So today I’m talking posters! And by posters I mean not people who post comments or write posts on websites and blogs. I’m talking sheets of paper that fans of pop stars, bands, TV shows and yes, even movies, do collect and treasure.
Beginning with Comic-Con 2012, fans were treated to one of the first posters for An Unexpected Journey. It was a Comic-Con exclusive that showed Gandalf approaching Bag End on a misty morning in the quiet of the world when there was less noise and more green. And as an allusion, perhaps, to the darker tone of the films compared to the lighthearted children’s tale that is the book, the early morning sun seemed to peek through a wrack of ominous dark clouds.
As an introductory poster to new audiences and also old ones returning to the world of Middle-earth, there couldn’t have been a better piece of imagery set to paper.
And yet there was more. For Comic-Con also saw 17 of the most beautifully rendered 3D posters –- one for each of the thirteen Dwarves, and one each for Bilbo, Gandalf, Gollum, and Galadriel.
The images do not do justice to the craftsmanship of these 3D posters which can be glimpsed in their “true form” here, and in several YouTube videos.
There also followed in rather quick succession a couple of iconic posters featuring none other than the Hobbit himself, Bilbo Baggins.
And then, just as suddenly as these posters came, they were gone.
True, there followed a smattering of posters featuring characters cobbled together into pictures that had fans wondering whether they were just fan made or in fact the real deal (one featured the White Council (Ed: with Eowyn subbing in for Galadriel), another featured Bolg who appeared in a blink-and-you-miss-it capacity in the first film, yet another featured the 13 Dwarves in what some fans termed the “floating heads poster”, and one even showed Thorin twice in the same picture!).
Towards the end of 2012, around the time of the first film’s release, four IMAX character posters were released.
In the final tally of An Unexpected Journey’s posters, only the initial ones that included the 17 3D Comic Con character posters could stand as a proud testament to the elegance and detail that the entire production has exhibited towards the cinematic world of Middle-earth.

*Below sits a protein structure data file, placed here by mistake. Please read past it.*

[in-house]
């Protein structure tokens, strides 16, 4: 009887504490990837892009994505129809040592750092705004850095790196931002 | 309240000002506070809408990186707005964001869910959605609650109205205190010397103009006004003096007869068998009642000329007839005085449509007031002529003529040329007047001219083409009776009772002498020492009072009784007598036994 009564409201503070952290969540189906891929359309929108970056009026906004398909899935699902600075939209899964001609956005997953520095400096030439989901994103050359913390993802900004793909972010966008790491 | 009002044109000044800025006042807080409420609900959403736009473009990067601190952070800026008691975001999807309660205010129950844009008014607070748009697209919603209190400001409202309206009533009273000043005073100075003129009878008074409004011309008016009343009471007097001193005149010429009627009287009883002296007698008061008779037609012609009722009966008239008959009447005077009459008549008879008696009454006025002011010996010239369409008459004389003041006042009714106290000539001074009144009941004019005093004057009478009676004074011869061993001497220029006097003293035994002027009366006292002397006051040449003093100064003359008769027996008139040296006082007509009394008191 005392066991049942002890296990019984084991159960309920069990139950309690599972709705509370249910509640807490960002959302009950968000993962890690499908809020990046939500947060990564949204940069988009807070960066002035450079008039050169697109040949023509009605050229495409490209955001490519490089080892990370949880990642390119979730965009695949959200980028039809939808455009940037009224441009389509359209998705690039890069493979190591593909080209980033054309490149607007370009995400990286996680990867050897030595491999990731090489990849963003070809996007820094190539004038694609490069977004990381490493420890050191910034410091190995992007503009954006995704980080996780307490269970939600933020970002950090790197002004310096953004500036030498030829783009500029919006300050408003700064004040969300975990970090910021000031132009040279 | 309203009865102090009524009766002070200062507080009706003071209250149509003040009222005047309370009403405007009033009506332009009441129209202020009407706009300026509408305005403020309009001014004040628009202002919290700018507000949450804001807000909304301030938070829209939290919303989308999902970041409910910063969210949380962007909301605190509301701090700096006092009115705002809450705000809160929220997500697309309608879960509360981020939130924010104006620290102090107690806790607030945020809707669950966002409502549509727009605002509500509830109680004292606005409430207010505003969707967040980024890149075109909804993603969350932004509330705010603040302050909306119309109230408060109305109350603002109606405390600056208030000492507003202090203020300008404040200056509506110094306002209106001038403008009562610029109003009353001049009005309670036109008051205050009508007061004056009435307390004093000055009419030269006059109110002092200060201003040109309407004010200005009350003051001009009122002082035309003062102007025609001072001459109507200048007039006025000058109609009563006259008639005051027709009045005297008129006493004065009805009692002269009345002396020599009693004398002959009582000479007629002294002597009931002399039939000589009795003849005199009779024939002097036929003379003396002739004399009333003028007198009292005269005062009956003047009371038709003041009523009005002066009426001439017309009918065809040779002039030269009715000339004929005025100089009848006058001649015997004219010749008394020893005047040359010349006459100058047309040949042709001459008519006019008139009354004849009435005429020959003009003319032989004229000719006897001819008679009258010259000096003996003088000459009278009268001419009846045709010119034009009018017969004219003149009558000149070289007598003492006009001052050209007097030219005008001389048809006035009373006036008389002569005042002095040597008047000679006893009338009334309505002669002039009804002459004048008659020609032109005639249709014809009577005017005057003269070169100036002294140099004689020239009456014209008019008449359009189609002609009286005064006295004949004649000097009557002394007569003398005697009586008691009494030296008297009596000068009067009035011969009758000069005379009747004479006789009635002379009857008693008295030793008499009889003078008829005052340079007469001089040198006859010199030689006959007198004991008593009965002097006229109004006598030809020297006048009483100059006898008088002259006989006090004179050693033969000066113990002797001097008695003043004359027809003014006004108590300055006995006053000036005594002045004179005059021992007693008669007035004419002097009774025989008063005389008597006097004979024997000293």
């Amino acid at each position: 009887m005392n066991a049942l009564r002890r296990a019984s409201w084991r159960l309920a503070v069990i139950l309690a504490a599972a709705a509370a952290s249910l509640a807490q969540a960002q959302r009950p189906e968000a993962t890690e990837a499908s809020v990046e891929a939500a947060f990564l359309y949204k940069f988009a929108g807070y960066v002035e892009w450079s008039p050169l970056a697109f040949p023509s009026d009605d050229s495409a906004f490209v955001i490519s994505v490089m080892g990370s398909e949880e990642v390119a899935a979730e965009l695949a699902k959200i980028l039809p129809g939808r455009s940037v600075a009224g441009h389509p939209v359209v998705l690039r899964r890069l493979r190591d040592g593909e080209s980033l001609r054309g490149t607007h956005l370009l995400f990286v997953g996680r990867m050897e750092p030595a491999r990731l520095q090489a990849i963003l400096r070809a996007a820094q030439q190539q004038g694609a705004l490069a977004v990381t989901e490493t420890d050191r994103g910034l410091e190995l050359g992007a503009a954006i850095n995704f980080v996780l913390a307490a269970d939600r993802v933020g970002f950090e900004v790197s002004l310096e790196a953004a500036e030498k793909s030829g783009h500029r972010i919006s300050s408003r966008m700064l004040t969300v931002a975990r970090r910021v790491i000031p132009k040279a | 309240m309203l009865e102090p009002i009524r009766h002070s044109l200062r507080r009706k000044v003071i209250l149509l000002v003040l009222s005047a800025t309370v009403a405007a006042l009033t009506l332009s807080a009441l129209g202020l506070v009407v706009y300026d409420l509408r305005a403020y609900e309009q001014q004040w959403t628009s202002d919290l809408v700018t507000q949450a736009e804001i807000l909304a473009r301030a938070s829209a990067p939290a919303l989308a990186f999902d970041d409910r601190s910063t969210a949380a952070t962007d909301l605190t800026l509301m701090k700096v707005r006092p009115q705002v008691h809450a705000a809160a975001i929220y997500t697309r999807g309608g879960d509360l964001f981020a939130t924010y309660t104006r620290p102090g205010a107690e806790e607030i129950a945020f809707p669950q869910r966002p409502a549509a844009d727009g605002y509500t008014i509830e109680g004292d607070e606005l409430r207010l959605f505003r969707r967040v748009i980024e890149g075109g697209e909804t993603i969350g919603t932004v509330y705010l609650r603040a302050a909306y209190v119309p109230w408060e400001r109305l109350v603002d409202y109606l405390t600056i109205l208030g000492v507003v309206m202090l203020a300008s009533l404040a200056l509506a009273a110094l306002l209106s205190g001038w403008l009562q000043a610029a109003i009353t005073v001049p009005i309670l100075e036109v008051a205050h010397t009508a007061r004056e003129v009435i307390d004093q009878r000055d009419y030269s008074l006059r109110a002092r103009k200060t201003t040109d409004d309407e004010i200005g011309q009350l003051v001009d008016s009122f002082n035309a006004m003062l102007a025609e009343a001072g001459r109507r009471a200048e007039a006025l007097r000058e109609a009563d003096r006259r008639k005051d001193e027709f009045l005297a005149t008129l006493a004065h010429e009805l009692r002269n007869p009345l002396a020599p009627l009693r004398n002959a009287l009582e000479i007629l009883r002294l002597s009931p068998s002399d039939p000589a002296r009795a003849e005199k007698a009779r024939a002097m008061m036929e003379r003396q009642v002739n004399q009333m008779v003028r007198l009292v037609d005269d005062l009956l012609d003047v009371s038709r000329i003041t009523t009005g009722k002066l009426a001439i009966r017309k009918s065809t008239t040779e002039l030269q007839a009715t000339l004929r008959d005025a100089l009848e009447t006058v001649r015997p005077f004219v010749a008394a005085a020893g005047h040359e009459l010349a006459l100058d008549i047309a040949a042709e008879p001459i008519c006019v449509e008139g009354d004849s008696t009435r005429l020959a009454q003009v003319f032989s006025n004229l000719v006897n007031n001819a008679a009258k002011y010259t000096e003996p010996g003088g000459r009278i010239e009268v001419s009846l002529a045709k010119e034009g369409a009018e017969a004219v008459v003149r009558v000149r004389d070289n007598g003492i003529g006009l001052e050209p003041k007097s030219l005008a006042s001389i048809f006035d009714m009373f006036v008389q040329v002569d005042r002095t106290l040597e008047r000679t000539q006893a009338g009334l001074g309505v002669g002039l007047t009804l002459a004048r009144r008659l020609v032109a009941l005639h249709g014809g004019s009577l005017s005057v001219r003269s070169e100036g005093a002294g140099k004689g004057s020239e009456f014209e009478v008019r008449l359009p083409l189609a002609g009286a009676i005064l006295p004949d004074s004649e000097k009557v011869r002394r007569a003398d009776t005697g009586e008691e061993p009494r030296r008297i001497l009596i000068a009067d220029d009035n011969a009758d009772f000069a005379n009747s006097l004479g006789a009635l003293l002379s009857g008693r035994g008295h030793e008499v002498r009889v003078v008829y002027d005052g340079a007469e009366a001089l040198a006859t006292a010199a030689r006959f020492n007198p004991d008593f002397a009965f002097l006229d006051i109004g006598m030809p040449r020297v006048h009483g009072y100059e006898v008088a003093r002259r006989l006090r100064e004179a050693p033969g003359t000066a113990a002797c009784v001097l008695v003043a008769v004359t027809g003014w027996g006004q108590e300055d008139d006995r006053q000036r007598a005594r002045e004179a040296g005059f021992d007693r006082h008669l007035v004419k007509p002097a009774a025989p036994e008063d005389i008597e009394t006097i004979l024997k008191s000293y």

Which brings us to 2013… once again, it was around the time of Comic-Con that the production released a rather breathtaking poster. It featured Bilbo standing on a lonely height amid the dreary ruins of Erebor — a most apt image that seemed to capture the very essence of the second film’s ominous title, The Desolation Of Smaug.
The second film is rich with characters who hold promise of coming into their own by the final installment of the trilogy. These characters represent beloved favourites from the book alongside some new ones envisioned by PJ & Company.
And yet there have been no posters attempting to pique our interest in them, not even though the potential seems tremendous with the likes of Beorn, Thranduil, Legolas, Tauriel, Bard, Alfrid, and the Master of Lake-town, besides the forces of evil such as Azog, Bolg and, dare I say it, Smaug the Stupendous.
For that matter, whatever happened to Elrond, Saruman, and Radagast one wonders?
With just over two months left for the release of The Desolation Of Smaug, the chances of fans seeing some more elegant character posters seem rather slim. And yet hope remains while the Company is true…
Footnote: Demosthenes here. It does occur that the five pieces Desolation of Smaug key artwork released in tandem with the trailer last week (you can see these on the official The Hobbit site here and we’ve re-posted three as “clean” pictures here (stay tuned for the other pair)) would probably qualify as “posters”.
Still, I don’t think anyone would deny that this year has seen a gradual trickle of marketing material, rather than the flood that seemed to occur last year for AUJ, and that we would all love to see some additional poster art sooner rather than later. “The Scroll” (warning, large JPG file!) in particular was a work of genius (as well as a work of art), and thus far we’ve seen nothing approaching that level. But I guess there’s still time.